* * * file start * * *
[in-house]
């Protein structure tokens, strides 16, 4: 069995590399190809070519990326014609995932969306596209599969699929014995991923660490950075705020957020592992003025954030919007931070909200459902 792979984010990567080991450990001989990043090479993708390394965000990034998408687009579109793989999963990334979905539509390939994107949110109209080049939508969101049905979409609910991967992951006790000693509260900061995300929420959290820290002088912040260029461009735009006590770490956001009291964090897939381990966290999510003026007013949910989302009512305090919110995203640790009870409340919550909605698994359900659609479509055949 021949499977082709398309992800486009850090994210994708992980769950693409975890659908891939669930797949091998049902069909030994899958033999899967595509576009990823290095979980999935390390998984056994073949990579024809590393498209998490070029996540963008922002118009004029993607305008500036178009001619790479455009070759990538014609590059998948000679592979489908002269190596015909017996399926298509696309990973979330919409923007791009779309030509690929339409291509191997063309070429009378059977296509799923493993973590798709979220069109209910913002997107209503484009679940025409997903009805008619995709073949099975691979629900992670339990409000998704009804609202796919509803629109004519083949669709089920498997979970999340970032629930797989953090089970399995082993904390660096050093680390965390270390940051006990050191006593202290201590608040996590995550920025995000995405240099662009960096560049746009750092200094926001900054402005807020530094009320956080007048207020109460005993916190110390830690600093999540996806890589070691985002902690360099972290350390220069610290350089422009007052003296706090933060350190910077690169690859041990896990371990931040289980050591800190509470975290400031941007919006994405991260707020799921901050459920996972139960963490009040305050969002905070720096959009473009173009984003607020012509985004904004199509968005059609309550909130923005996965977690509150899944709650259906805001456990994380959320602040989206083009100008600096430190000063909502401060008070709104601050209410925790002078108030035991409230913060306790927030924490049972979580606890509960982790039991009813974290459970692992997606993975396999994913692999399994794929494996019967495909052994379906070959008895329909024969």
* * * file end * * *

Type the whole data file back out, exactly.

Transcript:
[in-house]
């Protein structure tokens, strides 16, 4: 069995590399190809070519990326014609995932969306596209599969699929014995991923660490950075705020957020592992003025954030919007931070909200459902 792979984010990567080991450990001989990043090479993708390394965000990034998408687009579109793989999963990334979905539509390939994107949110109209080049939508969101049905979409609910991967992951006790000693509260900061995300929420959290820290002088912040260029461009735009006590770490956001009291964090897939381990966290999510003026007013949910989302009512305090919110995203640790009870409340919550909605698994359900659609479509055949 021949499977082709398309992800486009850090994210994708992980769950693409975890659908891939669930797949091998049902069909030994899958033999899967595509576009990823290095979980999935390390998984056994073949990579024809590393498209998490070029996540963008922002118009004029993607305008500036178009001619790479455009070759990538014609590059998948000679592979489908002269190596015909017996399926298509696309990973979330919409923007791009779309030509690929339409291509191997063309070429009378059977296509799923493993973590798709979220069109209910913002997107209503484009679940025409997903009805008619995709073949099975691979629900992670339990409000998704009804609202796919509803629109004519083949669709089920498997979970999340970032629930797989953090089970399995082993904390660096050093680390965390270390940051006990050191006593202290201590608040996590995550920025995000995405240099662009960096560049746009750092200094926001900054402005807020530094009320956080007048207020109460005993916190110390830690600093999540996806890589070691985002902690360099972290350390220069610290350089422009007052003296706090933060350190910077690169690859041990896990371990931040289980050591800190509470975290400031941007919006994405991260707020799921901050459920996972139960963490009040305050969002905070720096959009473009173009984003607020012509985004904004199509968005059609309550909130923005996965977690509150899944709650259906805001456990994380959320602040989206083009100008600096430190000063909502401060008070709104601050209410925790002078108030035991409230913060306790927030924490049972979580606890509960982790039991009813974290459970692992997606993975396999994913692999399994794929494996019967495909052994379906070959008895329909024969």